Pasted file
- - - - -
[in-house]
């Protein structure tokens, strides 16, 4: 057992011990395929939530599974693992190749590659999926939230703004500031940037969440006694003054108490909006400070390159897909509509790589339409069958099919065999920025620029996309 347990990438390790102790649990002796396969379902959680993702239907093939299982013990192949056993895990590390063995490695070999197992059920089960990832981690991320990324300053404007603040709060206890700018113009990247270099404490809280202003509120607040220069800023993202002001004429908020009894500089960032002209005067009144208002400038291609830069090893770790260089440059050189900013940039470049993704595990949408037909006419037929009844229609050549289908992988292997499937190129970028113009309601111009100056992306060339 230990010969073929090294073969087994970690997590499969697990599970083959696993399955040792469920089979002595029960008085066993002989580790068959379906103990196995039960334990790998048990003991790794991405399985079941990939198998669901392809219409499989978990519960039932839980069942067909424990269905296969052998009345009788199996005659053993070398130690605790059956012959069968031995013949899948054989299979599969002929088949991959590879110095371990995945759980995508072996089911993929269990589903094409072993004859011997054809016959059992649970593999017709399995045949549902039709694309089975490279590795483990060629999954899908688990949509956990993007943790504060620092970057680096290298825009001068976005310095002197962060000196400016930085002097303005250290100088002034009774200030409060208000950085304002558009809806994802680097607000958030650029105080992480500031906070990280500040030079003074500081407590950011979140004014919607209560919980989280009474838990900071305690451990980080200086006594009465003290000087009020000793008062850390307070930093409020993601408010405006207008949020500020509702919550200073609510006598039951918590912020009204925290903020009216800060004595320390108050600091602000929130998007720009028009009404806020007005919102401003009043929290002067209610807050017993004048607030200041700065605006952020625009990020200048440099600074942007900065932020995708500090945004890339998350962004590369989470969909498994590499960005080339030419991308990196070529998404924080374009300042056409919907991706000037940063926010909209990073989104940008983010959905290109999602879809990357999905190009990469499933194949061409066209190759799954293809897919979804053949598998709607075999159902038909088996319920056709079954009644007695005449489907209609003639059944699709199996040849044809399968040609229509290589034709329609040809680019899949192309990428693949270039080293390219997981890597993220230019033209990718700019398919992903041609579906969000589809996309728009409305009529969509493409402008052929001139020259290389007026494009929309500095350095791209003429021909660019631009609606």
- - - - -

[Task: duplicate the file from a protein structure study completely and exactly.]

[in-house]
């Protein structure tokens, strides 16, 4: 057992011990395929939530599974693992190749590659999926939230703004500031940037969440006694003054108490909006400070390159897909509509790589339409069958099919065999920025620029996309 347990990438390790102790649990002796396969379902959680993702239907093939299982013990192949056993895990590390063995490695070999197992059920089960990832981690991320990324300053404007603040709060206890700018113009990247270099404490809280202003509120607040220069800023993202002001004429908020009894500089960032002209005067009144208002400038291609830069090893770790260089440059050189900013940039470049993704595990949408037909006419037929009844229609050549289908992988292997499937190129970028113009309601111009100056992306060339 230990010969073929090294073969087994970690997590499969697990599970083959696993399955040792469920089979002595029960008085066993002989580790068959379906103990196995039960334990790998048990003991790794991405399985079941990939198998669901392809219409499989978990519960039932839980069942067909424990269905296969052998009345009788199996005659053993070398130690605790059956012959069968031995013949899948054989299979599969002929088949991959590879110095371990995945759980995508072996089911993929269990589903094409072993004859011997054809016959059992649970593999017709399995045949549902039709694309089975490279590795483990060629999954899908688990949509956990993007943790504060620092970057680096290298825009001068976005310095002197962060000196400016930085002097303005250290100088002034009774200030409060208000950085304002558009809806994802680097607000958030650029105080992480500031906070990280500040030079003074500081407590950011979140004014919607209560919980989280009474838990900071305690451990980080200086006594009465003290000087009020000793008062850390307070930093409020993601408010405006207008949020500020509702919550200073609510006598039951918590912020009204925290903020009216800060004595320390108050600091602000929130998007720009028009009404806020007005919102401003009043929290002067209610807050017993004048607030200041700065605006952020625009990020200048440099600074942007900065932020995708500090945004890339998350962004590369989470969909498994590499960005080339030419991308990196070529998404924080374009300042056409919907991706000037940063926010909209990073989104940008983010959905290109999602879809990357999905190009990469499933194949061409066209190759799954293809897919979804053949598998709607075999159902038909088996319920056709079954009644007695005449489907209609003639059944699709199996040849044809399968040609229509290589034709329609040809680019899949192309990428693949270039080293390219997981890597993220230019033209990718700019398919992903041609579906969000589809996309728009409305009529969509493409402008052929001139020259290389007026494009929309500095350095791209003429021909660019631009609606």